Click for simplified Chinese version
Background image - Wan Ling Tea House Chinese text

China Tea Facts

China Tea Facts

China's cultural and geographical diversity means that there are a seemingly endless range of tea varieties.

One of the striking aspects of China's tea industry is that almost all the tea, unlike India, Africa or Sri Lanka, produced is consumed by the internal market. May be because of the 2000+ years of tea history, tea of some type is an fundamental part of daily life for rich and poor alike.

Here we will take a look at some of the key regions behind some of the teas and tea wares we enjoy. Due to the range of teas from FuJian and YunNan we have set up dedicated tea facts pages.


JiangSu is located in the Eastern part of China, bordering Zhejiang, Anhui and ShanDong.

One of JiangSu's most famous teas is Bi Luo Chun (green snail spring), a green tea produced near Dong Ting Lake. Another name for this tea was Xia Sha Ren Xiang or deadly fragrant tea! Because of this tea's amazing fragrance it was given as a Tribute Tea to the emperor, who although loved the tea was not so impressed with its name! The emperor renamed the tea Bi Luo Chun, as it is a spring tea and the shape of the curled tea leaves reminded him of a snail.

Yang Xian tea was a classic tea during the Tang dynasty (618-907) of JiangSu. The tea was made famous by the founding father of tea, Lu Yu, a JiangSu native, and his 'Classic of Tea'. Such reference meant that it was not long before the emperor requested that a Tribute of Yang Xian be sent to his court, further ensuring that remained a famous tea.

JiangSu's legacy to tea reaches beyond its range of fine tea through its tea pots and in particular the ZiSha clay or purple sand from the surrounding hills of YiXing including the famous Huang Long mountain. In tribute to JiangSu's classic products of Yi Xing zi sha and Yang Xian tea, a number of people refer to some tea pots as Yang Xing.


AnHui is home to famous teas such as Mao Feng green tea and Qi Hong or Qi Men hong cha or red tea, known in the west as Keemun black tea. Qi Men was one of the original black teas that started the tea craze in Europe. Today, almost all Qi Men black tea is exported, this often means finding it is China is quite difficult.

Mao Feng and Mao Jian green teas typically come from the regions around Huang Shan, the 'Yellow Mountains' and Qi Men. One of the largest markets for the Huang Shan Mao Feng can be found in the town of She Xian. From here the teas are distributed around China.

The town of Tai Ping home of the beautiful long green tea leaves of Tai Ping Hou Kui is also located in AnHui.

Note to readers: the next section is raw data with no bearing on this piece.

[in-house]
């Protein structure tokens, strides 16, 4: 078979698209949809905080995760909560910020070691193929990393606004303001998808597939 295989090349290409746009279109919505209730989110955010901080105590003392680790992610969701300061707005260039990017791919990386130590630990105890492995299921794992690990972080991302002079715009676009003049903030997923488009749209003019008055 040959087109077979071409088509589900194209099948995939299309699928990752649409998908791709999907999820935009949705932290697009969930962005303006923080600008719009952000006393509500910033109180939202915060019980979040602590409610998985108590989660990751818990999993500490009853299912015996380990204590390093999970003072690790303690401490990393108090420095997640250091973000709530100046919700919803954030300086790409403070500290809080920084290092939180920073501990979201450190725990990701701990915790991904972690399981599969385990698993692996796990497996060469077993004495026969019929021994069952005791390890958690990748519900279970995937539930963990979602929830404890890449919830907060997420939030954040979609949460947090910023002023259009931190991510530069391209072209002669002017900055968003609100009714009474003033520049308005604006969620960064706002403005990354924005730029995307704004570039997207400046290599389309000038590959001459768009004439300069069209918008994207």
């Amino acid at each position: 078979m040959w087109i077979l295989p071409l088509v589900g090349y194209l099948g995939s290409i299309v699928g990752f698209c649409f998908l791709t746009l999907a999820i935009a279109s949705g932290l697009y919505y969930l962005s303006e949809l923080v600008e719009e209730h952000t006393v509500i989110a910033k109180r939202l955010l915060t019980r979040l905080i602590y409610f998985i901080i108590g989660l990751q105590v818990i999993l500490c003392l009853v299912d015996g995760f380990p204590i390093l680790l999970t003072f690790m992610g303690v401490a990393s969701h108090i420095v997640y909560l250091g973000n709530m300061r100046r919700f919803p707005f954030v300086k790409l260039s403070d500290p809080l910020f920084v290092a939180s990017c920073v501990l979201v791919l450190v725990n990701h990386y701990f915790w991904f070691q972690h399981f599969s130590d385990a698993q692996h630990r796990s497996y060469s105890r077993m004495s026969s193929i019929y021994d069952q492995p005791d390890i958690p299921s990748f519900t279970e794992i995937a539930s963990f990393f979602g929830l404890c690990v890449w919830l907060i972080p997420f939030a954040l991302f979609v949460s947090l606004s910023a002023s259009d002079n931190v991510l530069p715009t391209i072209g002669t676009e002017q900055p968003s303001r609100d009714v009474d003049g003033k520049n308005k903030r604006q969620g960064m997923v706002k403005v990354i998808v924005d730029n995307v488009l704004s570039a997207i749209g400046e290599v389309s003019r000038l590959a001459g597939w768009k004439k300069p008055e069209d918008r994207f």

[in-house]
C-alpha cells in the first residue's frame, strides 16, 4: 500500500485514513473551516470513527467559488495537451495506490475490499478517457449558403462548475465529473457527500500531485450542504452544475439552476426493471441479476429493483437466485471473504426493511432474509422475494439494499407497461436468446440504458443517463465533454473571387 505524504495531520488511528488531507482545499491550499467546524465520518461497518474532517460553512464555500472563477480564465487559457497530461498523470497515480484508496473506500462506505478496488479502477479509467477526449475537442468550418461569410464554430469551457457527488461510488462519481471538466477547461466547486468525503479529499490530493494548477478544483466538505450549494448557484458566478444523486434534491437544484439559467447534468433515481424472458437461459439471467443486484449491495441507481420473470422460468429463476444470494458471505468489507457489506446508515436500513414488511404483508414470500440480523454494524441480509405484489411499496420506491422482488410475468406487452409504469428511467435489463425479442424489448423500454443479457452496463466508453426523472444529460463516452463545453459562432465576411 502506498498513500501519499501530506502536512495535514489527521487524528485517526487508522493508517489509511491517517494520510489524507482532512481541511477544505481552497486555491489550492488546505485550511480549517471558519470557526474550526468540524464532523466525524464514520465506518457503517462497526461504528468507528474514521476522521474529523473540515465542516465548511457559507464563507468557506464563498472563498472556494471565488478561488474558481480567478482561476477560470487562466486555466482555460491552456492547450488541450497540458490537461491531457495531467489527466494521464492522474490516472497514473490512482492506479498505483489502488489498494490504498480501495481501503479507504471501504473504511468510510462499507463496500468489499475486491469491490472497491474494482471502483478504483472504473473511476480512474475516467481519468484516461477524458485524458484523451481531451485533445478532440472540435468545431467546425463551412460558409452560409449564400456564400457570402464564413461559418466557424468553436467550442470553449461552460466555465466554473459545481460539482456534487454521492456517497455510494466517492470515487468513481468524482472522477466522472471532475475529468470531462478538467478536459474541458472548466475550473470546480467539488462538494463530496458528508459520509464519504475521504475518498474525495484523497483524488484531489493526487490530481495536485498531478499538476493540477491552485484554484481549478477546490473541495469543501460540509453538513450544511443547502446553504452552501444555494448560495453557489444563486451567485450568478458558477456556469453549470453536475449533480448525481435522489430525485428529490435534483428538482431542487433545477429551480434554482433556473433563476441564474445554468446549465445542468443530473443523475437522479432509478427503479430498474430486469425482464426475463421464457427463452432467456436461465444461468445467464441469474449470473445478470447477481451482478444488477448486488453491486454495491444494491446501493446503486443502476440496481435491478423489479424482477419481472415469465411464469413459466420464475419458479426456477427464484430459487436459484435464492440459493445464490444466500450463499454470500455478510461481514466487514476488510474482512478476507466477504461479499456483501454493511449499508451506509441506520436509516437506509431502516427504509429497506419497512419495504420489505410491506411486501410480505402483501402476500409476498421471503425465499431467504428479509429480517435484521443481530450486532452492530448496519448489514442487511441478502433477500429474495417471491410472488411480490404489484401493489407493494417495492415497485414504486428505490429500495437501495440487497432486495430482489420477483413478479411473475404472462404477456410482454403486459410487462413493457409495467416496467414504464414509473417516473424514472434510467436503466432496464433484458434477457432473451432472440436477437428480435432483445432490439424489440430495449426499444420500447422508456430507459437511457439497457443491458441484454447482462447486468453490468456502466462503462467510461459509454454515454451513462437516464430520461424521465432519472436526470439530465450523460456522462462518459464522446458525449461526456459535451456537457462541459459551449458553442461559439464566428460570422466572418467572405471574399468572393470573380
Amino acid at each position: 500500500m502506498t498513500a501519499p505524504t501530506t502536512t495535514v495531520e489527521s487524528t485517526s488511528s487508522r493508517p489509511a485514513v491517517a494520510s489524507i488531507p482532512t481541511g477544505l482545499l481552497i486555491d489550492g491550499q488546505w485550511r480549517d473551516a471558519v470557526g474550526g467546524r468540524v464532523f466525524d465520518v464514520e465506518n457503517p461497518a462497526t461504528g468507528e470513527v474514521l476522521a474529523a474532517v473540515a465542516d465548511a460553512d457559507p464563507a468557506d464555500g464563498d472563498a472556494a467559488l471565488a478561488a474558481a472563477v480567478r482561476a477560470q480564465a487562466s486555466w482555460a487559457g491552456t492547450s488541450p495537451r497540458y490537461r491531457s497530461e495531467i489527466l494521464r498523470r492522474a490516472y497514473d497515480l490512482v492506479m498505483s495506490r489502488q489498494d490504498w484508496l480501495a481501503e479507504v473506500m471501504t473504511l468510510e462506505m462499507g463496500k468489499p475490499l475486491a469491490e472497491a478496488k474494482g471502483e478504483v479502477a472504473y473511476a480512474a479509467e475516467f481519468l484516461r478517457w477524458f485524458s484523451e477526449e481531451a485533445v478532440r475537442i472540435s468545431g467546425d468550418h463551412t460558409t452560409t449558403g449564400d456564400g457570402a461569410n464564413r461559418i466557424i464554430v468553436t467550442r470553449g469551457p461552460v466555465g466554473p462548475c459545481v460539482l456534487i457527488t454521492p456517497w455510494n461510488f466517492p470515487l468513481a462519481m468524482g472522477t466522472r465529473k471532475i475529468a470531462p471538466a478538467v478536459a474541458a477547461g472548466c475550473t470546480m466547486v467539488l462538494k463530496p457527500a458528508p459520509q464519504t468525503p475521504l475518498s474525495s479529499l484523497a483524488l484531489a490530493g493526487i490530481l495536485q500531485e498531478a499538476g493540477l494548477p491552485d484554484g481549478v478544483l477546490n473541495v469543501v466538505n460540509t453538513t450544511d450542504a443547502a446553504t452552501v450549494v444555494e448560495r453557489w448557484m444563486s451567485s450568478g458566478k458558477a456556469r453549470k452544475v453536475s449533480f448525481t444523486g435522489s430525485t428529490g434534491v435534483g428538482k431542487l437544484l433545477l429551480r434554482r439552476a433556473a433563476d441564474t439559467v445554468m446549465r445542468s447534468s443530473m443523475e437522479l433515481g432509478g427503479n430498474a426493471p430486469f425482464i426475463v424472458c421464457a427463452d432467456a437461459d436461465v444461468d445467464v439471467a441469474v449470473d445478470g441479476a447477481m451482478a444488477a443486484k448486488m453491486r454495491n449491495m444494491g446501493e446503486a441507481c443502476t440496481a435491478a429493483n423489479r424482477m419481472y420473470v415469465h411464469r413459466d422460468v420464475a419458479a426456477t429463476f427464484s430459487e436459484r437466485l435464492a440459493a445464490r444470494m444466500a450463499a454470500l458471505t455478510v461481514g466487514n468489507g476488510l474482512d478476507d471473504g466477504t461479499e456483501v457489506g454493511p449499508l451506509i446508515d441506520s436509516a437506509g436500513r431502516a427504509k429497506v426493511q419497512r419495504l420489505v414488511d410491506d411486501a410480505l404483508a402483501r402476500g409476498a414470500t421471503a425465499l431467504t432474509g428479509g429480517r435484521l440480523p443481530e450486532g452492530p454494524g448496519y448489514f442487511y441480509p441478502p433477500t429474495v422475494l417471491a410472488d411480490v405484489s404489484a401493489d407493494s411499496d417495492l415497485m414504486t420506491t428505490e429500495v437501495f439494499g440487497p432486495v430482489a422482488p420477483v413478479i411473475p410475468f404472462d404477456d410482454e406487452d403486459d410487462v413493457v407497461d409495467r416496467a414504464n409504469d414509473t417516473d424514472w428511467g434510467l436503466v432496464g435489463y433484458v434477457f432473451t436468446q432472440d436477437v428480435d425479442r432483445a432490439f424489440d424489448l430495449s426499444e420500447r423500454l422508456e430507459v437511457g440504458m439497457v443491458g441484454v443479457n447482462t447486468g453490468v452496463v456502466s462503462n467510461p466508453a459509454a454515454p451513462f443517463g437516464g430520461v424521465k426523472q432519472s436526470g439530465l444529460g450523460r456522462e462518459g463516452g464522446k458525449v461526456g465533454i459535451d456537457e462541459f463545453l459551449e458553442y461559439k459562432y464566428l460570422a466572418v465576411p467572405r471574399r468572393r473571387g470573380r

Zhu ye qing is a well known green tea from JiangXi however the province's most famous association with tea and its consumption is probably JingDeZhen.

JingDeZhen is a city county in JiangXi, is the home of the world famous porcelains that have been exported throughout the world, especially during the Yuan, Ming and Qing dynasties. The fine porcelain of the region, along with the skilled artisans has captured hearts of many and as with other Chinese arts has been combined with a practical usages. The tea sets and tea cups of JingDeZhen can be found as pure white porcelain or hand finished in a wonderful range of designs.

It is believed that ceramics production may have begun in JingDeZhen as early as the Han dynasty (206 BC-AD. 220), certainly by the Tang dynasty (A.D. 618-906) it was a thriving industrial area. By the Song dynasty (960-1280) JingDeZhen was given it's current name by virtueof emperor Jingde (1004-1007) who commissioned many wares for use by the imperial family. The latter part of the Song Dynasty saw increasing amounts of porcelain wares being exported, though it was not until the Mongol Emperor's Yuan dynasty (1280-1368) that these porcelain wares became truly renowned outside of China. It was the Qing Dynasty, where both trade volumes and artistic excellence rose to their peaks to make region the home of fine ceramics.

For even more on this fascinating history and topic please visit our Tea Culture web links page for more external sources of information about JingDeZhen.


Often called Formosa, the name given it by Portuguese traders, meaning "beautiful island." The majority of Taiwan's tea production is oolong. Taiwan's population is closely related to that of sea faring Min Nan people of China's Fujian province. Famous Taiwan Oolong's or Formosa Oolong's include Gao Shan Oolong (Tall mountain oolong), Dong Ding Oolong and Bao Zhong (Pou Chong).

In the early years of its economic growth, much of Taiwan's tea was exported to the mainland. However, recent economic prosperity had produced a local population with a taste for some very refined oolongs. This includes an increasing production of quality organic teas. Presently, only about two percent of the island's famous teas are exported. These fall into three categories: fuller oxidised dark oolongs, jade oolongs, and the lightly oxidised, almost-green pouchong oolong tea.

Bookmark and Share
Find us on Facebook